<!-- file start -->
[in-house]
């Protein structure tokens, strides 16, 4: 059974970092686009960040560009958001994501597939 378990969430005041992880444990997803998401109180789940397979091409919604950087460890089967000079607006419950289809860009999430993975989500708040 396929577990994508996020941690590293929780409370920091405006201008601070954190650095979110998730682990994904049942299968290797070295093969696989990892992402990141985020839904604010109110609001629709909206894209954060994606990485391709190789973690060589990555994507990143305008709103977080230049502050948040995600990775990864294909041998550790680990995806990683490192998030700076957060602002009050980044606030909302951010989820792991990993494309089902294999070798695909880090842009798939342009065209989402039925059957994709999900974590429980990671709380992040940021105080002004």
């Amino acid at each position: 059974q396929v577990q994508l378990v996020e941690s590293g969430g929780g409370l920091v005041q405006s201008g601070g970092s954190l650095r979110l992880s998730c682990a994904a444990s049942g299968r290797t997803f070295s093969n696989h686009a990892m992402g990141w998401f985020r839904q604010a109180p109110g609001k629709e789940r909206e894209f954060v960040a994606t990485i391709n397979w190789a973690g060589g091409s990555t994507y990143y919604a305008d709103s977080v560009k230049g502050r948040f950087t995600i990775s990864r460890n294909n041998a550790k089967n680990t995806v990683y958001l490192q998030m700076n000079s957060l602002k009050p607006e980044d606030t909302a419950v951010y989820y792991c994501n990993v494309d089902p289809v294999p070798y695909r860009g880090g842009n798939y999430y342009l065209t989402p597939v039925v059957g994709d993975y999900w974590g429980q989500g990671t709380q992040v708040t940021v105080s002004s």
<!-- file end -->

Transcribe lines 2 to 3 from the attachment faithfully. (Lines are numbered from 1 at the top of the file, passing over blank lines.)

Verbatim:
């Protein structure tokens, strides 16, 4: 059974970092686009960040560009958001994501597939 378990969430005041992880444990997803998401109180789940397979091409919604950087460890089967000079607006419950289809860009999430993975989500708040 396929577990994508996020941690590293929780409370920091405006201008601070954190650095979110998730682990994904049942299968290797070295093969696989990892992402990141985020839904604010109110609001629709909206894209954060994606990485391709190789973690060589990555994507990143305008709103977080230049502050948040995600990775990864294909041998550790680990995806990683490192998030700076957060602002009050980044606030909302951010989820792991990993494309089902294999070798695909880090842009798939342009065209989402039925059957994709999900974590429980990671709380992040940021105080002004």
């Amino acid at each position: 059974q396929v577990q994508l378990v996020e941690s590293g969430g929780g409370l920091v005041q405006s201008g601070g970092s954190l650095r979110l992880s998730c682990a994904a444990s049942g299968r290797t997803f070295s093969n696989h686009a990892m992402g990141w998401f985020r839904q604010a109180p109110g609001k629709e789940r909206e894209f954060v960040a994606t990485i391709n397979w190789a973690g060589g091409s990555t994507y990143y919604a305008d709103s977080v560009k230049g502050r948040f950087t995600i990775s990864r460890n294909n041998a550790k089967n680990t995806v990683y958001l490192q998030m700076n000079s957060l602002k009050p607006e980044d606030t909302a419950v951010y989820y792991c994501n990993v494309d089902p289809v294999p070798y695909r860009g880090g842009n798939y999430y342009l065209t989402p597939v039925v059957g994709d993975y999900w974590g429980q989500g990671t709380q992040v708040t940021v105080s002004s």